Issaquah is bear country.
This video was captured Aug. 15, 2017, when a young bear was spotted at Tibbetts Valley Park.
Throughout the Pacific Northwest, spring and summer are bear season. In our area, several sightings this year serve as a reminder to take precautions to avoid bear encounters.
Unsecured garbage containers, pet food and birdfeeders can attract hungry bears looking for a meal.
The Washington Department of Fish and Wildlife (WDFW) offers the following tips to prevent conflicts between bears and humans:
- Never intentionally feed bears or other wild animals.
- Keep garbage cans in a garage or another secure area until collection day.
- Remove pet food from areas accessible to wildlife.
- Take down seed and hummingbird birdfeeders until winter.
- Clean up fallen fruit.
- Thoroughly clean barbecue grills after each use.
When camping, keep a clean campsite by thoroughly cleaning all cooking utensils after use and sealing uneaten food in airtight containers stored in bear-proof canisters away from sleeping areas.
If you happen to encounter a bear, WDFW offers the following advice:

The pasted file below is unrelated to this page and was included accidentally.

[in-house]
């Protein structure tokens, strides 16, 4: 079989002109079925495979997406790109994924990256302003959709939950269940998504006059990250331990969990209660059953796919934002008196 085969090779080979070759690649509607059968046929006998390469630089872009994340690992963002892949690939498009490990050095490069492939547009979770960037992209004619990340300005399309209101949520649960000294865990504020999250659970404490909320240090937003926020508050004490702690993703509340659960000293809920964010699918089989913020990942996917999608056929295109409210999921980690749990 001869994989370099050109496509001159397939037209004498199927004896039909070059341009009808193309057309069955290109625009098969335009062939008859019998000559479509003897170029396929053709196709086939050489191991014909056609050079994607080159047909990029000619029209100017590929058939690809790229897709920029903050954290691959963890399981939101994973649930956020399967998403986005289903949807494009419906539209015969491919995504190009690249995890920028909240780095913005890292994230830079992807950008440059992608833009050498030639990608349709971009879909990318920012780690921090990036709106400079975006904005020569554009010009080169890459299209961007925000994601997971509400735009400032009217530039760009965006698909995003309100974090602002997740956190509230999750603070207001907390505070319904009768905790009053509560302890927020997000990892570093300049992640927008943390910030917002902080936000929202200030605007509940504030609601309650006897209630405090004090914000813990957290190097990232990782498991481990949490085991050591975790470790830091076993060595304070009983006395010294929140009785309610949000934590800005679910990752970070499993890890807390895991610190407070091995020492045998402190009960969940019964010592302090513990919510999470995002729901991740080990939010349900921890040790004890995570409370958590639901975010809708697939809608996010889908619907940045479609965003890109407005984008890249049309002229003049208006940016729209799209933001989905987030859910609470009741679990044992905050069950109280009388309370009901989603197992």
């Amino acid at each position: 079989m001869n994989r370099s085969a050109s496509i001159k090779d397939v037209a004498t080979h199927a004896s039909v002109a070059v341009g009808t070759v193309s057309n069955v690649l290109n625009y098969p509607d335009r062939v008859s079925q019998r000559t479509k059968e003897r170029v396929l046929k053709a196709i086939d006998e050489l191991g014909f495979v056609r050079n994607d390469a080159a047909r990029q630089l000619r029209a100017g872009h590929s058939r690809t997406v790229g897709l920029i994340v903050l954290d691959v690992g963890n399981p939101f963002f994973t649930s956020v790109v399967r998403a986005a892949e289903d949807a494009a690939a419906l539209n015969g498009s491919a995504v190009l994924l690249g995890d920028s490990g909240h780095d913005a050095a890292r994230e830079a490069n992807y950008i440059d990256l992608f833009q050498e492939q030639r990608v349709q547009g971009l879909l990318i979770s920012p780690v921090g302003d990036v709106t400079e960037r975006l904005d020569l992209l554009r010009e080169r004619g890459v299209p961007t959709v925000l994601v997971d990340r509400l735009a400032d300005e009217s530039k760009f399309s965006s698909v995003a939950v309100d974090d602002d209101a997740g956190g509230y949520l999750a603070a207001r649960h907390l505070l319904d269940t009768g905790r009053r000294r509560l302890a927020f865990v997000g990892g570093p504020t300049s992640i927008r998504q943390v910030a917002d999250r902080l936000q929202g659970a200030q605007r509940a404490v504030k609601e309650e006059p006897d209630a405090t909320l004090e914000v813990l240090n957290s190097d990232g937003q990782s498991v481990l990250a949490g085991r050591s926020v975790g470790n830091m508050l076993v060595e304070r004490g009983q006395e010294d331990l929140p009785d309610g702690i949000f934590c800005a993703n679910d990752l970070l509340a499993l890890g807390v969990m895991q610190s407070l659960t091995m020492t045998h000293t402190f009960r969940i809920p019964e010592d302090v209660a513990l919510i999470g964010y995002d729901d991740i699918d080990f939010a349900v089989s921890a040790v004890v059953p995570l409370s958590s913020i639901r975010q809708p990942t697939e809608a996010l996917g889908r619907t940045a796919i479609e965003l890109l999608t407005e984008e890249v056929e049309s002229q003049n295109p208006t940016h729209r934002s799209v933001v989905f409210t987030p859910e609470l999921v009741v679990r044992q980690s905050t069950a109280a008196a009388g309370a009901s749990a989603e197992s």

- Do not run from the animal.
- Pick up small children.
- Stand tall, wave your arms above your head and shout.
- Do not approach the animal and be sure to leave it an escape route.
- Try to get upwind of the bear so that it can identify you as a human and leave the area.
Two state laws prohibit leaving food or food waste in places where it can attract bears and other wild carnivores. Unintentionally or “negligently” feeding bears can bring a fine of $87, while the fine for intentional feeding can be as much as $1,000.
Learn more about wildlife safety and living in bear country from WDFW’s Living With Wildlife program and the nonprofit organization Western Wildlife Outreach.
Issaquah’s waste service provider, Recology CleanScapes, offers the wildlife-resistant carts to its local customers.